We used three dependent variables in our study. The first was the intrauterine degree of fetal development during the second trimester of pregnancy (1426 weeks), the second was the intrauterine degree of fetal development during the third trimester of pregnancy (2740 weeks), and the third was the degree of fetal development at birth. We measured the intrauterine degree of fetal development through the estimated fetal weight (EFW) on ultrasound examination. EFW was calculated after ultrasonic determination of values for AC, HC, FL and BPD using Hadlock’s formula 3 [13]: EFW (g) = 10^(1.335 – 0.0034 × AC × FL + 0.0316 × BPD + 0.0457 × AC + 0.1623 × FL). EFW and individual anatomical parameters of fetal development (AC, HC, BPD, and FL) were analyzed according to the World Health Organization (WHO) fetal growth charts adjusted to gestational age and fetal gender [14]. We also used percentile growth charts for multiple pregnancies in order to estimate the degree of fetal development of the twins. Normal EFW, AC, HC, BPD, and FL values were considered between the 10th and 90th percentiles on the WHO fetal growth charts adjusted to gestational age and gender [2, 14]. Fetuses whose EFW was below the 10th percentile on the WHO fetal growth charts adjusted to gestational age in at least one point of observation during the second or third trimester were classified as FGR fetuses [2]. Newborns with a birth weight between the 10th and 90th percentiles on the WHO fetal growth charts adjusted to gestational age and gender were classified as normal, while newborns weighing less than the 10th percentile were considered SGA [2].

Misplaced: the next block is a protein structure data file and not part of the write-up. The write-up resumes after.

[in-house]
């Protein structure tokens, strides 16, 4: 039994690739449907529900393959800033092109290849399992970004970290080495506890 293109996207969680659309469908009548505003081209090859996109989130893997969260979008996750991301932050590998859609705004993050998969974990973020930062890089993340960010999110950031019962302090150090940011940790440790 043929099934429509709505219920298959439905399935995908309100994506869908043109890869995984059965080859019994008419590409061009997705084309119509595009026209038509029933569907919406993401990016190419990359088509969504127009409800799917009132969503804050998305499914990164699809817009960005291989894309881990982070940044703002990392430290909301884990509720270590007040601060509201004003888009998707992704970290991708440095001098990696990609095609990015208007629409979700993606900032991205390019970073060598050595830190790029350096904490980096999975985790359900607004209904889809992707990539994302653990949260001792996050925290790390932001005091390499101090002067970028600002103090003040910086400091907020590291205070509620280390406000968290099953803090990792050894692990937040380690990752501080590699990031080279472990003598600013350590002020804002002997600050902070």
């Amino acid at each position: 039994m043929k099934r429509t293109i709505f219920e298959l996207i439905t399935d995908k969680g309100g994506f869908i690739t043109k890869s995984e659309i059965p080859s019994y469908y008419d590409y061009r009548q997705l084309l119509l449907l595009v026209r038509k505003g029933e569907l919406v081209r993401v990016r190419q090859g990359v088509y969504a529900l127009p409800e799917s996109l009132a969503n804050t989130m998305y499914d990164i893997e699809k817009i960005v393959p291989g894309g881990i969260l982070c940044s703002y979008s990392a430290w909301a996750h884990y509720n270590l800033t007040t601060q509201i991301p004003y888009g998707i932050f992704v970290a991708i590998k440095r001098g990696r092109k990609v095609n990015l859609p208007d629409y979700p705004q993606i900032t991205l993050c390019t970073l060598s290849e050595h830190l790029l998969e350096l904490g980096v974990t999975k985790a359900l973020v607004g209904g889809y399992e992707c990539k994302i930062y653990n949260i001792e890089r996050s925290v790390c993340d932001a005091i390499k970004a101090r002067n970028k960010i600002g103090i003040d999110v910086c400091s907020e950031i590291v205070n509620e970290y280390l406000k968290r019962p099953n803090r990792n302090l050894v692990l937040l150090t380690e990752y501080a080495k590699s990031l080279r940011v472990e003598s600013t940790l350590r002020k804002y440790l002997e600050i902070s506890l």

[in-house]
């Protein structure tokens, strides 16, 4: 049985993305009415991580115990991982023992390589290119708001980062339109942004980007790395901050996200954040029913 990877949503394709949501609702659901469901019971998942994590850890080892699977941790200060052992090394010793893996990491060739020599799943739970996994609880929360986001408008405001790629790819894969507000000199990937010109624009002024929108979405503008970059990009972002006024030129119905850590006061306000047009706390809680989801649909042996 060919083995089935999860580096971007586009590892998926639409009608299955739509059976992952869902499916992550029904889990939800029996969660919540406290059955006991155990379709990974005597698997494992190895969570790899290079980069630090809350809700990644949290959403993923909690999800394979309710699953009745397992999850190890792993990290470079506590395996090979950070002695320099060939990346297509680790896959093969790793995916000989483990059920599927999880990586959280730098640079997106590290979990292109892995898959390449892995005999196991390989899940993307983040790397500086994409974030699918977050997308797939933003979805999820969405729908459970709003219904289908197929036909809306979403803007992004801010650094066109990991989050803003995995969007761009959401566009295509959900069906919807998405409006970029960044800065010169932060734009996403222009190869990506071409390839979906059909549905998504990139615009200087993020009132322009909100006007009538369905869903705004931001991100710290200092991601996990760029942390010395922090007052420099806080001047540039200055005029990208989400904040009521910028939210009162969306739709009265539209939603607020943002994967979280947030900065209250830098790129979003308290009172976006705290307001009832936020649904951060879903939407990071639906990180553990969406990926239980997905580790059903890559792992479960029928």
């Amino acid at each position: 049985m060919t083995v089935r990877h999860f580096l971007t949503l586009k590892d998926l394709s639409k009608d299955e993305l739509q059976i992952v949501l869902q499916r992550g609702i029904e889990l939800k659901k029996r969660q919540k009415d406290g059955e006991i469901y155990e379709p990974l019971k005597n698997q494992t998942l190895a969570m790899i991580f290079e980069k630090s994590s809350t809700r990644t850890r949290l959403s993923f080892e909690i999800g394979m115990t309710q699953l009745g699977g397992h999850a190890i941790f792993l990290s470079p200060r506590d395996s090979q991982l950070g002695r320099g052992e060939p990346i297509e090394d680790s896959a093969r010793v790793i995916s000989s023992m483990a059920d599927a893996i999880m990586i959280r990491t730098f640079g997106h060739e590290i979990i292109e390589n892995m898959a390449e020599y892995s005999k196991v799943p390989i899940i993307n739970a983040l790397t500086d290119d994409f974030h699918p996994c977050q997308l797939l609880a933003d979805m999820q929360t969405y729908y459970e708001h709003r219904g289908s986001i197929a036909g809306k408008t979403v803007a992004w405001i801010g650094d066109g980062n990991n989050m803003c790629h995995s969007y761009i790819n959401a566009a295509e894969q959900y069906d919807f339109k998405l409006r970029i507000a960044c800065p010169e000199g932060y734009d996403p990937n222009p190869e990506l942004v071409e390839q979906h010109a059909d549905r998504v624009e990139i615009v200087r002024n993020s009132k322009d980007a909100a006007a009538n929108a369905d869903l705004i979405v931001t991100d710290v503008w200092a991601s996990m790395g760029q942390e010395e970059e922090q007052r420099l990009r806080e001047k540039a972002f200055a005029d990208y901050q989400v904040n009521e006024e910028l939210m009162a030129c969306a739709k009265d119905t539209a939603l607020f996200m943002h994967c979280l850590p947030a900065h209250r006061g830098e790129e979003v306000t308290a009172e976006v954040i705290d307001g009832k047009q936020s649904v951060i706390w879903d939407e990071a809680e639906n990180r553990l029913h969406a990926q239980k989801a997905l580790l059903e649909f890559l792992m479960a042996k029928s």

The baseline characteristics of the pregnant women and newborns were summarized by descriptive statistics. Means ± standard deviations were used for presenting continuous data and frequencies (percentages) for presenting categorical variables. The influence of independent variables on the dichotomous outcomes was tested using univariate and stepwise backwards conditional multivariate logistic regression analysis. The influence of potential risk factors on the outcome was assessed by their B coefficients in the regression equation, including 95% confidence intervals (CIs). Statistical significance was defined as a p value of 0.05. The results were shown as crude and adjusted odds ratios (ORs) with corresponding 95% CI.

RESULTS

Characteristics of pregnant women and newborns

The study included 320 pregnant women, whose characteristics are shown in Table 1. All pregnant women included in this study used folic acid supplements. The average number of drugs, including vitamins and minerals, taken by pregnant women in our study was 4.5 ± 3.3. On the other hand, pregnant women included in this study used an average of 2.2 ± 2.2 drugs excluding vitamins and minerals. When it comes to the safety of used medicines, at least 1 drug from the FDA categories A, B, C and D was used by 83 (25.9%), 220 (68.8%), 120 (37.5%) and 28 (8.8%) of our participants, respectively.

Table 1. Demographic and clinical characteristics of pregnant women

Variable

Mean ± standard deviation (range) or number (%)

Age [years]

30.3 ± 5.5 (1846)

Place of living

Urban areas

227 (70.9%)

Rural areas

90 (28.1%)

Missing data

3 (0.9%)

Educational level

Primary school

17 (5.3%)

Secondary school

160 (50.0%)

Higher educational level

139 (43.5%)

Missing data

4 (1.3%)

Body height [cm]

168.1 ± 6.9

Any smoking during pregnancy

64 (20.0%)

Consumption of alcohol during pregnancy

2 (0.6%)

In vitro fertilization

16 (5.0%)

Number of fetuses

Singleton pregnancy

308 (92.8%)

Twin pregnancy

12 (7.2%)

History of births

Primigravida

191 (59.7%)

1 previous birth

82 (25.6%)

2 previous births

32 (10.0%)

3 previous births

15 (4.7%)

History of miscarriages

Without previous miscarriages

248 (77.5%)

1 previous miscarriage

54 (16.9%)

2 previous miscarriages

18 (5.7%)

Threatened premature labor

21 (6.5%)

Preterm premature rupture of the membranes

3 (0.9%)

Uterine or placental abnormalities